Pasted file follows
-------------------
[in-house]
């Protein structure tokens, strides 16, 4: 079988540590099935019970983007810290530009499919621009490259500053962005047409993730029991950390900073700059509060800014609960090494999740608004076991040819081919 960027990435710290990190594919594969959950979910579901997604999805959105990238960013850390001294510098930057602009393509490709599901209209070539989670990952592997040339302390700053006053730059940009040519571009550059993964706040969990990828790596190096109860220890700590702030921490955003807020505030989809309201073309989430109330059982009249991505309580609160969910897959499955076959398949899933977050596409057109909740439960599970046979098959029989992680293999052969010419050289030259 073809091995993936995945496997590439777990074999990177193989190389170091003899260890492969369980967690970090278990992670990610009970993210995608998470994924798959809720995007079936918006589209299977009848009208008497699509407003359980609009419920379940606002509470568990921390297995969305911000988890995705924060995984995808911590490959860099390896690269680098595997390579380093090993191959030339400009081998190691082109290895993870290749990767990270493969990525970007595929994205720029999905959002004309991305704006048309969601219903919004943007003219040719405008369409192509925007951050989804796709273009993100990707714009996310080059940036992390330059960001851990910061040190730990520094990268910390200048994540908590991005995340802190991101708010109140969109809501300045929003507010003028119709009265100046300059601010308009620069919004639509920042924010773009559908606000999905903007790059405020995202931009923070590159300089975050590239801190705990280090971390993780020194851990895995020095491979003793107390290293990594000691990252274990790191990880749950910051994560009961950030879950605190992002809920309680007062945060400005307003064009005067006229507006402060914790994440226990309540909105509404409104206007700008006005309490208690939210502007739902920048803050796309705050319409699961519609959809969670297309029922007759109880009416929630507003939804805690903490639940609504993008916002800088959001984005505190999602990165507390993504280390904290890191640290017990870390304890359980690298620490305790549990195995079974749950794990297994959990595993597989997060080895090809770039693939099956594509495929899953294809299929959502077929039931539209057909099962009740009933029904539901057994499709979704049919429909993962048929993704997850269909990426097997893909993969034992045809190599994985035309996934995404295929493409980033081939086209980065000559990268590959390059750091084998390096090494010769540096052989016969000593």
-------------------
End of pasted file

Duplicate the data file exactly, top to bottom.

[in-house]
């Protein structure tokens, strides 16, 4: 079988540590099935019970983007810290530009499919621009490259500053962005047409993730029991950390900073700059509060800014609960090494999740608004076991040819081919 960027990435710290990190594919594969959950979910579901997604999805959105990238960013850390001294510098930057602009393509490709599901209209070539989670990952592997040339302390700053006053730059940009040519571009550059993964706040969990990828790596190096109860220890700590702030921490955003807020505030989809309201073309989430109330059982009249991505309580609160969910897959499955076959398949899933977050596409057109909740439960599970046979098959029989992680293999052969010419050289030259 073809091995993936995945496997590439777990074999990177193989190389170091003899260890492969369980967690970090278990992670990610009970993210995608998470994924798959809720995007079936918006589209299977009848009208008497699509407003359980609009419920379940606002509470568990921390297995969305911000988890995705924060995984995808911590490959860099390896690269680098595997390579380093090993191959030339400009081998190691082109290895993870290749990767990270493969990525970007595929994205720029999905959002004309991305704006048309969601219903919004943007003219040719405008369409192509925007951050989804796709273009993100990707714009996310080059940036992390330059960001851990910061040190730990520094990268910390200048994540908590991005995340802190991101708010109140969109809501300045929003507010003028119709009265100046300059601010308009620069919004639509920042924010773009559908606000999905903007790059405020995202931009923070590159300089975050590239801190705990280090971390993780020194851990895995020095491979003793107390290293990594000691990252274990790191990880749950910051994560009961950030879950605190992002809920309680007062945060400005307003064009005067006229507006402060914790994440226990309540909105509404409104206007700008006005309490208690939210502007739902920048803050796309705050319409699961519609959809969670297309029922007759109880009416929630507003939804805690903490639940609504993008916002800088959001984005505190999602990165507390993504280390904290890191640290017990870390304890359980690298620490305790549990195995079974749950794990297994959990595993597989997060080895090809770039693939099956594509495929899953294809299929959502077929039931539209057909099962009740009933029904539901057994499709979704049919429909993962048929993704997850269909990426097997893909993969034992045809190599994985035309996934995404295929493409980033081939086209980065000559990268590959390059750091084998390096090494010769540096052989016969000593």